Friday, July 26th, 2019
We were on the bus to go spend the day in and around Bastogne. Below are pictures from the main square in Bastogne which is also called McAuliffe Square. This square honors General McAuliffe who commanded the 101st Airborne. The tank on display is an American Sherman tank and is next to a bust of McAuliffe.
We picked up our guide, Bruno, who is an active duty Belgium soldier. Our first stop was the Bastogne Barracks.
We went into the Liberty Hall. In the hall we sat and Bruno explained what was happening and where the German Line was and the US troops locations. The Germans had surrounded Bastogne. General McAuliffe was the acting commander of the 101st Airborne and he along with his division arrived in Bastogne on December 19th, 1944. Gen. McAuliffe’s headquarters was here at the Bastogne Barracks. He set up his headquarters in the 2nd Lieutenant barracks Heintz.
General McAuliffe became well known for his answer of “NUTS” when the Germans asked him to surrender on December 22, 1944 because the Germans had the town surrounded.
The headquarters of the 101st Airborne was turned into a museum in 2010. They have restored part of the barracks. It is full of exhibits and a vast collection of materials/weapons etc… used in WWII. The “NUTS” basement shows the office where the General spoke the now famous word “NUTS”! After the Normandy invasion, the Germans made one last major offensive to conquer Antwerp. There was a heavy attack by the Germans that pushed the Allied line back! On December 21st the Germans had encircled Bastogne. It was an American air raid that freed the surrounded Americans.
We saw the infamous Christmas letter and a copy of this letter was framed and given to the veterans in our group.
Our guide took us to their other display rooms. We saw the Message Room, the Ops Room, Veterans Room, the Dining Room where the officers had their Christmas meal, and the “Sad Sack Grub” Room.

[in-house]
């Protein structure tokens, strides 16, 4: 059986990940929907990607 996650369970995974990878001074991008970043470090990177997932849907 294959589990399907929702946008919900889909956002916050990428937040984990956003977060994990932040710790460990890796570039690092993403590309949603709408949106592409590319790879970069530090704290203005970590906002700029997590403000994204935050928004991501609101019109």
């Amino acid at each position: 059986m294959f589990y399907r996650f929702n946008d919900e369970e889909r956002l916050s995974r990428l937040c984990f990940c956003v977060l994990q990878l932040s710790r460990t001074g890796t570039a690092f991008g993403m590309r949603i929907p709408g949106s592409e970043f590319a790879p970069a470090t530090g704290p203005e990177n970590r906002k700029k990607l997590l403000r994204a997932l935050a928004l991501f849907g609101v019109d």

They also had quite a few authentic relics. One was part of a glider.
And the highlight for some in our group was The Vehicle Restoration Center! This is filled with military armoured vehicles. Some weren’t in the building because they were being used for the 75th anniversary of the Battle of the Bulge and D-Day.
On our way to visit the foxholes left from the 101st Airborne or Easy Company, our bus stopped so we could visit the memorial to the 506th of the 101st Airborne Division.
You can find the 101st’s foxholes from Bizory to Foy. Easy Company fought here from December, 1944 until January, 1945, against the German forces in Foy, Belgium. The foxholes are well-preserved and accessible. We visited some of these. We were in the woods and looking out toward Foy.
After returning to the city center of Bastogne, we said goodbye to our guide Bruno and walked over to our restaurant, Léo, for a delicious lunch. Many tried the Airborne Beer with their food.
The restaurant also sold bottles with a label that commemorates the 75th anniversary of the Battle of the Bulge.
We had free time until we were to visit the Bastogne War Museum. We enjoyed our time walking around town and visited the Belgian Chocolate Shop. The chocolate we tried was delicious! We also did a lot of “window shopping” and walking around the town!
The picture below and on the left shows the original photo of General Bradley, General Eisenhower and General Patton surveying the destruction of Bastogne and the picture on the right shows the same spot today!
The Bastogne War Museum explains the events that lead up to WWII and throughout. You follow 4 ordinary people caught in this conflict and you get their stories from their perspective and see how their stories interconnect during the war. They are fictional characters but are based on facts! It was a Belgian boy, a young Belgian woman teacher, a German WWII officer, and an American paratrooper from the 101st. It is an interactive museum with many WWII relics. We had two hours to visit and could have used at least an other half hour to hour. The museum has 3 immersive shows that help explain the story of Bastogne and its inhabitants during the winter. The four characters tell their story throughout and they each have their own version of the war.
The Mardasson Memorial sits on a hill called Mardasson. It was dedicated in July, 1950 with 10,000 attending including General McAuliffe. This memorial was designed to honor 76,890 American soldiers killed, wounded or missing during the Battle of the Bulge. It is a 5-pointed star shape and is a tribute to the American soldiers by the Belgians. We didn’t have time to explore it or go to the top and look out over the area.
Dinner was at the same restaurant where we had lunch. Our dinner was a hamburger, frites, salad and sorbet with fresh fruit. Our tour director felt that a hamburger would be a good choice because Belgium has really good beef.
It was another full day of learning more about the Battle of the Bulge and exploring this historic area!